[postgis-users] OT: Generic postgresql Q about LARGE number of tables

Puneet Kishor punk.kish at gmail.com
Sat Nov 27 13:41:34 PST 2010

Stephen Woodbridge wrote:
> Hi all,
> I'm helping a nephew with a thesis project in economics and finance. 
> We need to load historical stock quote data for like 8000 symbols 
> where each symbol will have something like 2,000-30,000 records. I 
> have the data in csv files so loading it with copy table will work fine.
> I'm wondering if people have any thoughts on organizing this. The 
> obvious options the come to my mind are:
> 1. 8000 tables

Might work.
> 2. 8000 tables inherited from a master table

Does not work. Pg basically starts croaking if more than a few inherited 
tables. I tried with 8400 tables, and it becomes unusable. For starters, 
every time you do anything, it wants to lock all the tables, and runs 
out of memory. So, you have to tinker with config settings to make it 
work. I basically was not able to make it worth with so many tables.
> 3. one huge table that will have something like 80M records in it 
> (est. as 8000 tables with on avg. 10,000 records) I would need to add 
> a column to every record based on the stock symbol to identify which 
> are which.

Contrary to what others might say, 80M also poses a problem for Pg,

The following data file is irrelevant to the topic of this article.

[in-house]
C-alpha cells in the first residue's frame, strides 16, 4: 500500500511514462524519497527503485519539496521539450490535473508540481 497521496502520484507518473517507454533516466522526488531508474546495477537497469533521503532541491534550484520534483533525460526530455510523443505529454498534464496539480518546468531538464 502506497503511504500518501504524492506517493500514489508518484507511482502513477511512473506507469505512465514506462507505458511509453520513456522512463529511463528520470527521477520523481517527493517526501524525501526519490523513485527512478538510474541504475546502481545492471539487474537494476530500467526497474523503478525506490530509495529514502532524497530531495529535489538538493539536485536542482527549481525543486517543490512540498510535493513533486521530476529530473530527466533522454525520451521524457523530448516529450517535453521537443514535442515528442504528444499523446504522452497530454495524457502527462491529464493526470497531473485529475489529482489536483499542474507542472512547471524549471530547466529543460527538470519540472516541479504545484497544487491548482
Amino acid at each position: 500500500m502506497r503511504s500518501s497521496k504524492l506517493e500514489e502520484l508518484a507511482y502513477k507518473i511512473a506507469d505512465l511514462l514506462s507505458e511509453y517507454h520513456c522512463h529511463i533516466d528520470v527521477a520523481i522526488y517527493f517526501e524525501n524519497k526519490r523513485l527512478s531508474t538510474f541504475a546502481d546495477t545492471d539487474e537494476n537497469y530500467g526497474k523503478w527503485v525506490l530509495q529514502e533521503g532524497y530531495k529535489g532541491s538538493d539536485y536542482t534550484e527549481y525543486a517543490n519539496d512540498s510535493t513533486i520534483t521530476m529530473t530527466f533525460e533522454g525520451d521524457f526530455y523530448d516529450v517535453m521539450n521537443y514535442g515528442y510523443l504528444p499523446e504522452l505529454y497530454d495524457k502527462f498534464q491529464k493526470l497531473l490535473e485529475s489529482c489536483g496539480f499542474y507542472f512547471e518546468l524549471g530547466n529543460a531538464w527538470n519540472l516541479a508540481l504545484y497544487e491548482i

albeit in a different way. I had 120M rows, and was unable to 
experiment. In order for any select to be useful, you have to index the 
columns. If you want to try out different queries, try to optimize them, 
experiment with indexes, every operation becomes a chore. Creating and 
dropping the indexes becomes very time consuming.

If you had a query that was optimized, and you didn't have to tinker 
with various indexes, etc., yes, you could possibly be fine with 80M rows.

My machine was a dual-core, dual Xeon server with 12 GB RAM. I have 
access to a more powerful machine (quad-core, dual Xeon server with 32 
GB RAM), but I gave up on this strategy.

> So 1. and 2. sounds simple enough and the symbol can be the table 
> name. I think there are some advantages if I want to update that data 
> in the future.
> 3. sounds like I might run into performance problems especially if I 
> need to compare two symbols because this would require a self join.
> Typically we will want to be comparing one symbol against another and 
> synchronizing records based on dates to do correlation analysis. This 
> makes me think that separate tables is probably the best way to go.
> My hesitation is in the fact that I have never created a database with 
> 8000+ tables in postgresql and I'm not sure how that will work out in 
> an of itself.

As I noted above, I am not sure if 8000+ tables itself is a problem. My 
sense is that that should actually work fine. It is 8000+ *inherited* 
tables that are a problem. This sense was concurred with on Pg list by 
some of the Pg gurus.

> Anyway, sorry for the off topic post, but if anyone has any experience 
> with large number of tables I would appreciate you thoughts. Off list 
> would be fine to avoid additional OT noise here.
> Thanks,
>   -Steve
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